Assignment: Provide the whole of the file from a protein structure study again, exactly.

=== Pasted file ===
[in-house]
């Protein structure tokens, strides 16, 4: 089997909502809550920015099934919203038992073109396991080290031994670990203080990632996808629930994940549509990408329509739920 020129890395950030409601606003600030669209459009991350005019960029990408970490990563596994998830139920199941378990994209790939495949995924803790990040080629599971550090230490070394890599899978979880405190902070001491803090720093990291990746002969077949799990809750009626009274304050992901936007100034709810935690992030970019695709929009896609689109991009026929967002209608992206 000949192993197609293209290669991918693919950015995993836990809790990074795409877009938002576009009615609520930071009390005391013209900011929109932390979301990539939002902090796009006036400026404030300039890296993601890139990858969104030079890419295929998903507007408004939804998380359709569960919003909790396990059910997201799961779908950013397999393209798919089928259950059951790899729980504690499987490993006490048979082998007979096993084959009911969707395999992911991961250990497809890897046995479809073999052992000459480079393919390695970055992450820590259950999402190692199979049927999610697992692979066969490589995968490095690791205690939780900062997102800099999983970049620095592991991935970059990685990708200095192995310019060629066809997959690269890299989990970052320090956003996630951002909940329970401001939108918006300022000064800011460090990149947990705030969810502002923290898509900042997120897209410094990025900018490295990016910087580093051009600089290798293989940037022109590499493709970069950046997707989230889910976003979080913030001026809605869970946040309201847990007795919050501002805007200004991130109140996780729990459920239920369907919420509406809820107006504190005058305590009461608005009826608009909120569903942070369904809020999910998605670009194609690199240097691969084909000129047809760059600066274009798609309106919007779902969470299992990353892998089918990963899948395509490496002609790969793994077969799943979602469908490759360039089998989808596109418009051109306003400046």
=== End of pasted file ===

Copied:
[in-house]
């Protein structure tokens, strides 16, 4: 089997909502809550920015099934919203038992073109396991080290031994670990203080990632996808629930994940549509990408329509739920 020129890395950030409601606003600030669209459009991350005019960029990408970490990563596994998830139920199941378990994209790939495949995924803790990040080629599971550090230490070394890599899978979880405190902070001491803090720093990291990746002969077949799990809750009626009274304050992901936007100034709810935690992030970019695709929009896609689109991009026929967002209608992206 000949192993197609293209290669991918693919950015995993836990809790990074795409877009938002576009009615609520930071009390005391013209900011929109932390979301990539939002902090796009006036400026404030300039890296993601890139990858969104030079890419295929998903507007408004939804998380359709569960919003909790396990059910997201799961779908950013397999393209798919089928259950059951790899729980504690499987490993006490048979082998007979096993084959009911969707395999992911991961250990497809890897046995479809073999052992000459480079393919390695970055992450820590259950999402190692199979049927999610697992692979066969490589995968490095690791205690939780900062997102800099999983970049620095592991991935970059990685990708200095192995310019060629066809997959690269890299989990970052320090956003996630951002909940329970401001939108918006300022000064800011460090990149947990705030969810502002923290898509900042997120897209410094990025900018490295990016910087580093051009600089290798293989940037022109590499493709970069950046997707989230889910976003979080913030001026809605869970946040309201847990007795919050501002805007200004991130109140996780729990459920239920369907919420509406809820107006504190005058305590009461608005009826608009909120569903942070369904809020999910998605670009194609690199240097691969084909000129047809760059600066274009798609309106919007779902969470299992990353892998089918990963899948395509490496002609790969793994077969799943979602469908490759360039089998989808596109418009051109306003400046």